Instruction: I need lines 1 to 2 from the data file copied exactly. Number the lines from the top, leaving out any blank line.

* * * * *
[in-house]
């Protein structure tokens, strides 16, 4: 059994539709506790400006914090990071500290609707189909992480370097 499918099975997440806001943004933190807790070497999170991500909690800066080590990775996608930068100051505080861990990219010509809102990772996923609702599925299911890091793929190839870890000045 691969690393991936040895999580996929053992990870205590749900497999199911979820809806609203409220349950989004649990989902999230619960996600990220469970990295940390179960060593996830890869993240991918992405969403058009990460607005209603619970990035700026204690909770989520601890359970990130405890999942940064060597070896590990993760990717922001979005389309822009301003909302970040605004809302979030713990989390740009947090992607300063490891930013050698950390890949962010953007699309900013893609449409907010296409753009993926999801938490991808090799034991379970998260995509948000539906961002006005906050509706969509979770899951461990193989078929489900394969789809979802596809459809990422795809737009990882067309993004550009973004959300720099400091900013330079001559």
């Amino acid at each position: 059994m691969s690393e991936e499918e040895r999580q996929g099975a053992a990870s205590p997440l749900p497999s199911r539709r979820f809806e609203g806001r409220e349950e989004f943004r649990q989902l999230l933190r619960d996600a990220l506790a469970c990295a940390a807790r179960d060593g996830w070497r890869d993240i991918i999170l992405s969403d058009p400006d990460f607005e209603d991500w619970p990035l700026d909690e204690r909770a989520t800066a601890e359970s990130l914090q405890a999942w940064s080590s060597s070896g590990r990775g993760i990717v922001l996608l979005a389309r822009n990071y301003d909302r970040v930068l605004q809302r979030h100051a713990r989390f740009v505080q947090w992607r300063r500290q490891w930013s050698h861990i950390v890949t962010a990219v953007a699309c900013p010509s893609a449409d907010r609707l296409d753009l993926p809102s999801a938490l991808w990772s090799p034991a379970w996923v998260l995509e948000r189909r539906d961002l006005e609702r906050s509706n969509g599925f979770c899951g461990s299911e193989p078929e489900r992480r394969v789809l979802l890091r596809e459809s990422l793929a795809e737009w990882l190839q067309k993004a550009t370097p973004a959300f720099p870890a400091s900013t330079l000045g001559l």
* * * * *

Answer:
[in-house]
């Protein structure tokens, strides 16, 4: 059994539709506790400006914090990071500290609707189909992480370097 499918099975997440806001943004933190807790070497999170991500909690800066080590990775996608930068100051505080861990990219010509809102990772996923609702599925299911890091793929190839870890000045 691969690393991936040895999580996929053992990870205590749900497999199911979820809806609203409220349950989004649990989902999230619960996600990220469970990295940390179960060593996830890869993240991918992405969403058009990460607005209603619970990035700026204690909770989520601890359970990130405890999942940064060597070896590990993760990717922001979005389309822009301003909302970040605004809302979030713990989390740009947090992607300063490891930013050698950390890949962010953007699309900013893609449409907010296409753009993926999801938490991808090799034991379970998260995509948000539906961002006005906050509706969509979770899951461990193989078929489900394969789809979802596809459809990422795809737009990882067309993004550009973004959300720099400091900013330079001559």